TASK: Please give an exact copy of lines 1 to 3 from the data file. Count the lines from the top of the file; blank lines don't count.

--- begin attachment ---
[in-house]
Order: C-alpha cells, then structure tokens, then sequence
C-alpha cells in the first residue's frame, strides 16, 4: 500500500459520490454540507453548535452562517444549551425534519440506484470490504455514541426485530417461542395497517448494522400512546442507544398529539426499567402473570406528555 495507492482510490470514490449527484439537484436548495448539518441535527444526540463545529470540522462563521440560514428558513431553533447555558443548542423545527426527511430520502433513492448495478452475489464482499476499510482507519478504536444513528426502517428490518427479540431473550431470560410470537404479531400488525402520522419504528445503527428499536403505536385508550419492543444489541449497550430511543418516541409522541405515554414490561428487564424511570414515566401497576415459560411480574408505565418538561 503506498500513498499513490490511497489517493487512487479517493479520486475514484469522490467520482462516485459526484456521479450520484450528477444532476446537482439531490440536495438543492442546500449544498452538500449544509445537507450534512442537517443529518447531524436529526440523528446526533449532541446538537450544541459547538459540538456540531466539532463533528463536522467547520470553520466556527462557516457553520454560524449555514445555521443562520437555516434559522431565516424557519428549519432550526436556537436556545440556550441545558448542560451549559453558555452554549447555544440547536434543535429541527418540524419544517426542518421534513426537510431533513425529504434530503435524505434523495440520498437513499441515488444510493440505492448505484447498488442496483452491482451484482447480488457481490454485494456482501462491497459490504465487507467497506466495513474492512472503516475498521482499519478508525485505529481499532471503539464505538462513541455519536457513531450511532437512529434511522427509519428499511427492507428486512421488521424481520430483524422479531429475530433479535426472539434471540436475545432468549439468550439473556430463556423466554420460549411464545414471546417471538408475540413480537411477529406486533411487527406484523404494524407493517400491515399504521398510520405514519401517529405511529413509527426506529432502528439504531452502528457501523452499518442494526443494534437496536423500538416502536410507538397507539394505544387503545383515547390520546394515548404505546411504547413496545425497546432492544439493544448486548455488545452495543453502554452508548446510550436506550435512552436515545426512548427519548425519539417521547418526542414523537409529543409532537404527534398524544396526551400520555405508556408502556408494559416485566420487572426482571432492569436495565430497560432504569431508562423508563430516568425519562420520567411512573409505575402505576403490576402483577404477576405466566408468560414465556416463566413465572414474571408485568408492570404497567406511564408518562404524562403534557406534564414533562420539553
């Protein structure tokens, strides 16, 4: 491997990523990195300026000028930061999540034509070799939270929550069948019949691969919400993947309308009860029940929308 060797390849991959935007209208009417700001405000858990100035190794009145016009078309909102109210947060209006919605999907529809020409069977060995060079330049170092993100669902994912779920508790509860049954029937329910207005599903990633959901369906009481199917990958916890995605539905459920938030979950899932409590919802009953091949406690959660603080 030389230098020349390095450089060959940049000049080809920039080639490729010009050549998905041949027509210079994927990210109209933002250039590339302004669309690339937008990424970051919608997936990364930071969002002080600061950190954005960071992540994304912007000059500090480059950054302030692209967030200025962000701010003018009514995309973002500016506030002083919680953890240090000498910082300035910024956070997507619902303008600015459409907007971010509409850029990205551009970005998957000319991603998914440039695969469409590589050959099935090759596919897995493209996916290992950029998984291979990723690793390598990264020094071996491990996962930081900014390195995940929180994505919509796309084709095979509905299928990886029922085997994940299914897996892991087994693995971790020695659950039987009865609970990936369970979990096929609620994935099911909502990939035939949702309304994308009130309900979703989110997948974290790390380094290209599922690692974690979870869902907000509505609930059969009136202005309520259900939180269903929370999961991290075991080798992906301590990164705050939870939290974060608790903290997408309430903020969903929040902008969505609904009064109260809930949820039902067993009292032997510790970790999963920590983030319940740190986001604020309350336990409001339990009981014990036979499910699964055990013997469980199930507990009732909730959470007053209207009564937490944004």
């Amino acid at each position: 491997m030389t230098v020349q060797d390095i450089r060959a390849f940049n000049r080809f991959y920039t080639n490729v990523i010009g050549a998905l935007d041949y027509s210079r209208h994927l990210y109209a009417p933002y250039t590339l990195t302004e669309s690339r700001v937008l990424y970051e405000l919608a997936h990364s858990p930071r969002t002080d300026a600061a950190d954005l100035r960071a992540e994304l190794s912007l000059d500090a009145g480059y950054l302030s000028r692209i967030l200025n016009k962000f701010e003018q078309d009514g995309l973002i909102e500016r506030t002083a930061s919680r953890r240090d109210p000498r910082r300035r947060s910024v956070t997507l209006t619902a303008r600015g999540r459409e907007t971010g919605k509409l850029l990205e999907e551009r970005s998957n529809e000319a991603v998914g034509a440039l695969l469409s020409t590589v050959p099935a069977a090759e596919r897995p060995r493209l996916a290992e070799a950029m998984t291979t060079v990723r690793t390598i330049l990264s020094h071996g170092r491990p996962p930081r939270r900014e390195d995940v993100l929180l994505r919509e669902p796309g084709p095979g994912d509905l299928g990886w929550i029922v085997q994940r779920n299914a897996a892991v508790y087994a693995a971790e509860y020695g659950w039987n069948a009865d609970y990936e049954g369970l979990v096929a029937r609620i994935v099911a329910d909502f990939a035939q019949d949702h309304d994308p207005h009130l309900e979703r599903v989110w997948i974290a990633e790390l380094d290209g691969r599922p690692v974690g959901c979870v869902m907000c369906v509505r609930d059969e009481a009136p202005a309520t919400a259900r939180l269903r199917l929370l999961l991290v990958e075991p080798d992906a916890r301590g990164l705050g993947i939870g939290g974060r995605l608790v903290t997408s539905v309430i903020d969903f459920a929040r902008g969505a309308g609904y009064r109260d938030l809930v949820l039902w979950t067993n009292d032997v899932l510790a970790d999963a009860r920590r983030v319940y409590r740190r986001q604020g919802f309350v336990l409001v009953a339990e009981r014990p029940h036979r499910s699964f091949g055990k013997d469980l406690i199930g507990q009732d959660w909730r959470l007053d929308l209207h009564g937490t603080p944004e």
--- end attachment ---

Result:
[in-house]
Order: C-alpha cells, then structure tokens, then sequence
C-alpha cells in the first residue's frame, strides 16, 4: 500500500459520490454540507453548535452562517444549551425534519440506484470490504455514541426485530417461542395497517448494522400512546442507544398529539426499567402473570406528555 495507492482510490470514490449527484439537484436548495448539518441535527444526540463545529470540522462563521440560514428558513431553533447555558443548542423545527426527511430520502433513492448495478452475489464482499476499510482507519478504536444513528426502517428490518427479540431473550431470560410470537404479531400488525402520522419504528445503527428499536403505536385508550419492543444489541449497550430511543418516541409522541405515554414490561428487564424511570414515566401497576415459560411480574408505565418538561 503506498500513498499513490490511497489517493487512487479517493479520486475514484469522490467520482462516485459526484456521479450520484450528477444532476446537482439531490440536495438543492442546500449544498452538500449544509445537507450534512442537517443529518447531524436529526440523528446526533449532541446538537450544541459547538459540538456540531466539532463533528463536522467547520470553520466556527462557516457553520454560524449555514445555521443562520437555516434559522431565516424557519428549519432550526436556537436556545440556550441545558448542560451549559453558555452554549447555544440547536434543535429541527418540524419544517426542518421534513426537510431533513425529504434530503435524505434523495440520498437513499441515488444510493440505492448505484447498488442496483452491482451484482447480488457481490454485494456482501462491497459490504465487507467497506466495513474492512472503516475498521482499519478508525485505529481499532471503539464505538462513541455519536457513531450511532437512529434511522427509519428499511427492507428486512421488521424481520430483524422479531429475530433479535426472539434471540436475545432468549439468550439473556430463556423466554420460549411464545414471546417471538408475540413480537411477529406486533411487527406484523404494524407493517400491515399504521398510520405514519401517529405511529413509527426506529432502528439504531452502528457501523452499518442494526443494534437496536423500538416502536410507538397507539394505544387503545383515547390520546394515548404505546411504547413496545425497546432492544439493544448486548455488545452495543453502554452508548446510550436506550435512552436515545426512548427519548425519539417521547418526542414523537409529543409532537404527534398524544396526551400520555405508556408502556408494559416485566420487572426482571432492569436495565430497560432504569431508562423508563430516568425519562420520567411512573409505575402505576403490576402483577404477576405466566408468560414465556416463566413465572414474571408485568408492570404497567406511564408518562404524562403534557406534564414533562420539553